On its part, the EU is also fully debating this issue and different countries members thereof, have already proposed unilateral solutions consisting of specific taxes to be applied to businesses of the sector. In March, Brussels proposed the establishment of a 3% tax on revenues -not on benefits- of those companies billing over 750 million Euros. Although there has been progress in indirect taxation, the situation has not been the same in the case of direct taxation within the EU.

On the other hand, the IMF issued a document entitled: “Corporate Taxation in the global economy” showing the different problems faced by corporate international taxation and the different options to face them.

The document highlights the need to maintain and take advantage of the progress that has been achieved in international cooperation in taxation in these past years.

The Tax Administration Forum has published a communiqué with the results achieved in the meeting held in Chile in March 2019, which was focused on four priority issues:

Compliance with BEPS and tax certainty.

  • Improve cooperation.
  • Support the digitalization of the tax administrations, and
  • Improve training of the agencies in the developing countries.

During the forum, emphasis was placed on cooperation focused on two areas: the “Common Reporting Standard” (CRS), for expanding and improving the analysis derived therefrom and the digital economy, to ensure effective trade taxation through the digital platforms.

With respect to digitalization of the TAs, it was agreed to explore the use of new technologies, analytical tools and data analysis for improving compliance, reducing the administrative burden, creating efficiency and improving taxpayer services. It was also agreed to further collaboration in this sphere.

Other organizations, such as ICRIT, propose an approach different from that of the OECD, stating that the most fair and effective approach would be to tax the multinationals as individual businesses and no longer considering each subsidiary as independent. In other words, they are in favor of the so-called unitary approach. They propose that multinationals be treated as unified enterprises, combined with a global effective minimum tax of 20-25%, which they consider would significantly reduce the financial incentives whereby multinationals transfer benefits between jurisdictions and so that the countries may reduce their tax rates.

So far, many countries have adopted unilateral solutions to tax the digital economy.

At this point, I would like to warn about the risk run with said solutions of collecting taxes unilaterally from these taxpayers. It would be that direct as well as indirect taxes may end up being transferred to the users (consumers), with which the inequality one endeavors to combat may very probably be increased.

On the other hand, because of all that has been mentioned, I understand that the digital economy involves a great challenge for the TAs.

What should the TAs do with respect to this issue?

They cannot remain inactive awaiting for solutions originating from the International Tax Organizations (case of the OECD) with respect to its form of taxation. I understand they must begin acting by promoting the necessary regulatory changes, designing new control strategies and policies, as well as strengthening cooperation and collaboration, within the national as well as the international sphere, between the TAs and the different entities involved in the subject.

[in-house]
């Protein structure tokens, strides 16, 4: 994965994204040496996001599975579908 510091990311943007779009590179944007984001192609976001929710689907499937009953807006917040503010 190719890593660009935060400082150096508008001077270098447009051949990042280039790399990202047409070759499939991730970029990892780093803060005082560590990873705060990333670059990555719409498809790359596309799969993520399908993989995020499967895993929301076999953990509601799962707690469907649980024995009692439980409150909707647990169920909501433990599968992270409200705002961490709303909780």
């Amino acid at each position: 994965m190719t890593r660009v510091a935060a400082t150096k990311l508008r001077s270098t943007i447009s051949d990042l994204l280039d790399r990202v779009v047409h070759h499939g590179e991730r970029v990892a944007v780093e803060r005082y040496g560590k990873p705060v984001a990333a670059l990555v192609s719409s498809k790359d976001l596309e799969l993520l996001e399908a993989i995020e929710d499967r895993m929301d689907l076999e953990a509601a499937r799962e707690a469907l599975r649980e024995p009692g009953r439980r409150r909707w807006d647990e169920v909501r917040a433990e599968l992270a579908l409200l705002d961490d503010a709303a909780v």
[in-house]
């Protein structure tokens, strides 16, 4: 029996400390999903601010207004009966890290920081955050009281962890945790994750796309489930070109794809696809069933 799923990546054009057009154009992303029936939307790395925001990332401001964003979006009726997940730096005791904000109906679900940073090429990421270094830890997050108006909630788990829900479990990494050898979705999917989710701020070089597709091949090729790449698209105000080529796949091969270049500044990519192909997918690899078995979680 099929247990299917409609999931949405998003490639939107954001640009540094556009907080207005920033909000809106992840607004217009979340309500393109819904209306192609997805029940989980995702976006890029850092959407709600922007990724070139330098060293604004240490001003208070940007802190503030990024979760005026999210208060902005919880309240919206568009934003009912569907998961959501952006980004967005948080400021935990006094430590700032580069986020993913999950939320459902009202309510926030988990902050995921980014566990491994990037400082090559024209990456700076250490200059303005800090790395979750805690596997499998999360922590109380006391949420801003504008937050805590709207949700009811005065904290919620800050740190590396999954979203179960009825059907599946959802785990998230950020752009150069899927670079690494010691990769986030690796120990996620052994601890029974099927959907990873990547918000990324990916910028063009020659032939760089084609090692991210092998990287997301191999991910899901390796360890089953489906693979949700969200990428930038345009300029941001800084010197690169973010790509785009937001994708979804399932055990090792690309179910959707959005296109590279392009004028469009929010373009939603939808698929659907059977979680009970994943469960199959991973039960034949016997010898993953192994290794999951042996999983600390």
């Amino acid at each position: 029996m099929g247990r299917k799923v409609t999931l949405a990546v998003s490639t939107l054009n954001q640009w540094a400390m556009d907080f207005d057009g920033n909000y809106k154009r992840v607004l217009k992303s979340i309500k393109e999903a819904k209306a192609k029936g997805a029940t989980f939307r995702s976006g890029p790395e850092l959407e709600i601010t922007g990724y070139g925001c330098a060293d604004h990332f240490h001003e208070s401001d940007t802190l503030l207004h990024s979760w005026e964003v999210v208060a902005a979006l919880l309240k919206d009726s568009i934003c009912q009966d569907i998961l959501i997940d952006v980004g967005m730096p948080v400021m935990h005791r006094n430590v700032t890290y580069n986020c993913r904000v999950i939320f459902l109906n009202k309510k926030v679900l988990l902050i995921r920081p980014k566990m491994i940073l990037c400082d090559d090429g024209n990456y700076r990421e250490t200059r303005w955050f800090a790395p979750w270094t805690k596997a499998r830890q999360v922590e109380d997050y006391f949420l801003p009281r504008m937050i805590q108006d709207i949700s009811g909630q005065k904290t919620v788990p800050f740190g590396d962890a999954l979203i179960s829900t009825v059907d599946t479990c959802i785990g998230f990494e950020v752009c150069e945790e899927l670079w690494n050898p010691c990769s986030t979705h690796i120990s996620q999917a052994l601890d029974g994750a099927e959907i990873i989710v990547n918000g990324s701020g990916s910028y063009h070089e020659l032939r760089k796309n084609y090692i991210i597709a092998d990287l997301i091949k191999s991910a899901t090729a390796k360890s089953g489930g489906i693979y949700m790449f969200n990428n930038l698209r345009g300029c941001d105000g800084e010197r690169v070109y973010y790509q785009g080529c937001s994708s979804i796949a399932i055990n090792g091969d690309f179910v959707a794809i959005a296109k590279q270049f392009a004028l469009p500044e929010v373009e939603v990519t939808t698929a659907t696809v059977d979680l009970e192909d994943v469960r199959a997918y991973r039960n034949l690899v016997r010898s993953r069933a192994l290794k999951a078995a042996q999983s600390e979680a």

Transparency and Information Exchange are key for combating tax evasion in its various aspects.

To this end, it is important to analyze all the best practices, at the regulatory as well as managerial level, for arriving at a better strategy for the control of the digital economy by the TAs of the region.

For example, these best practices may be analyzed in relation to the following issues:

  • Electronic commerce.
  • Collaborative or digital platforms.
  • Digital coins.

This would be in addition to those issues dealing with social security, always from the standpoint of our TAs.

It is important to consider those digital economy cases of a sector or activity wherein the TAs of some country of the region may have already applied a control strategy, by pointing out the problems they had to face and likewise analyzing the results of the measures.

Thereafter, on that basis, strategies should be proposed for increasing the levels of voluntary compliance, reducing the inequalities originating from unfair competition with the enterprises having physical presence and carrying out similar activities and likewise, in relation to social security as a result of the actions of the various actors.

It is important that the TAs may get to know and familiarize themselves with these new juridical businesses between the different intervening parties to thus be more efficient in their activities.

It is necessary for the TAs to have available information regarding the agents and their economic activities, as well as the regulatory capacity for determining their obligations and managerial capacity for efficiently applying the legislation.

Among other aspects, one should analyze such issues as who sets the price, who is the owner of the goods or services offered, whether the platform acts as intermediary or direct supplier, to mention only a few of these aspects.

To sum up, I endeavored to provide some ideas on an issue as current and complex, of which I am convinced that the TAs must play the leading role.

(*) first published in CIAT Blog